an illustration of the covalent bonding in a pure (intrinsic) silicon semiconductor.

14
CHAPTER 2. PARTICLE INTERACTIONS WITH MATTER

However, at temperatures close to room temperature valence electrons can get
thermally excited into the conduction band, leaving a hole at their former position
in the bonding. A neighboring valence electron can fill this hole, leaving a hole at
its original position. As this process continues, the hole appears to move through
the lattice. Relative to the negatively charged valence electrons the hole appears
as a moving positive charge carrier. Thus, the electric current in semiconductors
arises from two sources: the free electrons moving in the conduction band and the
holes moving through the valence band.
Besides the creation of new electron-hole pairs, also the recombination of already
existing electrons and holes takes place. Therefore, the concentration of electron-
hole-pairs reaches an equilibrium under stable environmental conditions. The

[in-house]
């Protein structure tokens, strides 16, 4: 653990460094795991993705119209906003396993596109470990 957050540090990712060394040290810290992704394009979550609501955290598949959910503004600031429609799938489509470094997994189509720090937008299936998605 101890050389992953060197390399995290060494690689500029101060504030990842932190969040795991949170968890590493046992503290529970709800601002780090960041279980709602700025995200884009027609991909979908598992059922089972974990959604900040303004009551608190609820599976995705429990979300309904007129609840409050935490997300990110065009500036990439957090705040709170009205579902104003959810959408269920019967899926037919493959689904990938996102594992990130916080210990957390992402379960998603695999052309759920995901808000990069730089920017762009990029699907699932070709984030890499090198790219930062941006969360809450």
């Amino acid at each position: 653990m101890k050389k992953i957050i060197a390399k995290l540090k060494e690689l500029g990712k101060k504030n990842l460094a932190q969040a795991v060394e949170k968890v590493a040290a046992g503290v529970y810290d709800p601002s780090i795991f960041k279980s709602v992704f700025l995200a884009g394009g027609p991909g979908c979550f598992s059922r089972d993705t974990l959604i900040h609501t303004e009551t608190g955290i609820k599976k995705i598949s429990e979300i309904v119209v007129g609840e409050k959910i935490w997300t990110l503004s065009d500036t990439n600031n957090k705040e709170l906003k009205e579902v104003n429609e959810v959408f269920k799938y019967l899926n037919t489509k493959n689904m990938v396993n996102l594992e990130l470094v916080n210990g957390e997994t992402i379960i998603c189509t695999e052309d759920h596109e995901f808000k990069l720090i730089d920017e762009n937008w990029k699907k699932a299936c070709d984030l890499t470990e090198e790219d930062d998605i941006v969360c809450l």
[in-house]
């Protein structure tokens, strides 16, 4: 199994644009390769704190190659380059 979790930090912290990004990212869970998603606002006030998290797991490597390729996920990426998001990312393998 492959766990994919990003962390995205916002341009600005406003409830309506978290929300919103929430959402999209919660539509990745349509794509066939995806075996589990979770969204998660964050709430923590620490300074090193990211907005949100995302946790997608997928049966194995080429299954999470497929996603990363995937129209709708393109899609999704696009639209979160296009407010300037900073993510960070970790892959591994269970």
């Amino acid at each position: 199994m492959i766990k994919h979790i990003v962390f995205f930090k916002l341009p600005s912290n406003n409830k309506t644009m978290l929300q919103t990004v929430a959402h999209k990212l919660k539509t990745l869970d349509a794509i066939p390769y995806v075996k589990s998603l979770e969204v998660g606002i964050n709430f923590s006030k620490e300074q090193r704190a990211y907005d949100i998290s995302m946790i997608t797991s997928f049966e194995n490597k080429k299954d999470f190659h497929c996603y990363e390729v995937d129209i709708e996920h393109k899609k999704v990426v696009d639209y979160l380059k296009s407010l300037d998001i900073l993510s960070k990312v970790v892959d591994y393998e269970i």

intrinsic concentration ni of electrons (or holes) is proportional to:

                                                  − Eg
                                                        
                                        3/2
                               ni = T         exp                                 (2.4)
                                                  2kT
Here, Eg is the energy gap at 0 K, k the Boltzmann constant, and T the temperature
[17]. In silicon, the required energy for an electron to be excited into the conduction
band is Eg = 3.6 eV [20]. At room temperature (300 K) the intrinsic charge carrier
concentration is in the order of ni ≈ 1.5 × 1010 m−3 [17].

Mobility If an electric field is applied to the semiconductor, the electrons and
holes drift through the semiconductor with the drift velocity νe and νh , respectively.
The drift velocities are defined as

                                        νe = µe E
                                                                                  (2.5)
                                        νh = µh E